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Table 1. Biologic Functions of Proteins Encoded by Plasmodium falciparum Liver Stage Parasite Genes in Microarray Studies That Are Regulated by γ-Irradiation.

https://doi.org/10.1371/journal.pone.0166814.t001

Biologically Relevant P. falciparum Liver Stage Genes Regulated by γ-Irradiation

To decipher a possible correlation between regulation of gene expression by γ-irradiation and growth attenuation or enhanced immune protection, we systematically categorized the transcriptionally altered genes by their function (Table 1). Some of the biological relevant genes and their associated pathways are discussed below.

Effect of γ-Irradiation on DNA Repair and Replication.

Pf. DNA-3-methyladenine glycosylase (PF3D7_1467100), an enzyme that initiates base excision repair, decreases in expression by -2.1 fold on day 3 post-infection and Pf. DNA mismatch repair protein MSH2p (PF3D7_1427500) increases in expression by 4.6 fold on day 6 post-infection in response to γ-irradiation (Table 1). Furthermore, PF3D7_1202100.2, which encodes a protein that contains the recently identified autoproteolytic SRAP domain with a key role in nucleotide excision repair [27], was found to be 6.4 fold elevated in expression on day 3 post-infection. In addition, the P. falciparum ortholog of Sen1, the central helicase subunit coordinating DNA replication with transcription and preventing errors that occur when replication forks encounter transcribed regions, is 15.3 fold overexpressed on day 6. Pf. DNA replication licensing factor (MCM6) (PF3D7_1355100) is also transcriptionally altered by -2.6 fold on day 3 post-infection in γ-irradiated treated versus untreated sporozoites. The MCM6 protein is a subunit of the prereplication helicase complex and is critical for DNA replication. Therefore, it is conceivable that down-regulation of Pf. MCM6 contributes to the growth attenuation induced by γ-irradiation of sporozoites.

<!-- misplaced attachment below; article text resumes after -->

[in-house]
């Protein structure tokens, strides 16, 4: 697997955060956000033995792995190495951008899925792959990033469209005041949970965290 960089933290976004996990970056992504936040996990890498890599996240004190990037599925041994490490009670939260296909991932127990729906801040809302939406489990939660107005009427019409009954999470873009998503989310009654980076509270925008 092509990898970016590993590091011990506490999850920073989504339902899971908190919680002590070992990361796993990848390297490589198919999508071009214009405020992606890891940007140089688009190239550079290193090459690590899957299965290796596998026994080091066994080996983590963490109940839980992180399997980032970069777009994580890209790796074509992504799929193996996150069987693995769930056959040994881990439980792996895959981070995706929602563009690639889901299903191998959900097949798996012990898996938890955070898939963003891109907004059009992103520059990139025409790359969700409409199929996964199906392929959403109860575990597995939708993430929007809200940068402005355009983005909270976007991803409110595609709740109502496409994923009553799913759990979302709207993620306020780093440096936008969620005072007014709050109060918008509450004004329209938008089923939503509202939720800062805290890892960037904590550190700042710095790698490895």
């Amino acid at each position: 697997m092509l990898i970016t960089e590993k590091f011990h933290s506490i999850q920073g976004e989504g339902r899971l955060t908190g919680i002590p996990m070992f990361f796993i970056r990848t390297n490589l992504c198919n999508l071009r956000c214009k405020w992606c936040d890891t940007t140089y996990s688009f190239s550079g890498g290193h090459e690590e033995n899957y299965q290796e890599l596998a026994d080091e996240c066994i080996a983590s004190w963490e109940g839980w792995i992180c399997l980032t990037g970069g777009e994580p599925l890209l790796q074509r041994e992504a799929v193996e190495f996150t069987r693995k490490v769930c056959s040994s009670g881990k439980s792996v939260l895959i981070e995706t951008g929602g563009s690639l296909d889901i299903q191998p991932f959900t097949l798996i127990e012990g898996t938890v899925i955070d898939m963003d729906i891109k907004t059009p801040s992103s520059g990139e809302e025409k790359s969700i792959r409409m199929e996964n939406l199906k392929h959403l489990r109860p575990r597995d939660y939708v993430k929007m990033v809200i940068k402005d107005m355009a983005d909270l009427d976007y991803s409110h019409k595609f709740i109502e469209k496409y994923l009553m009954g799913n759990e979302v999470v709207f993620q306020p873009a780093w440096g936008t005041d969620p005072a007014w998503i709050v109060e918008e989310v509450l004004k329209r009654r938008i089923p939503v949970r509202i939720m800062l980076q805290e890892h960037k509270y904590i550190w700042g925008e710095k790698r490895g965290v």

Effect of γ-Irradiation on Parasite Chromatin.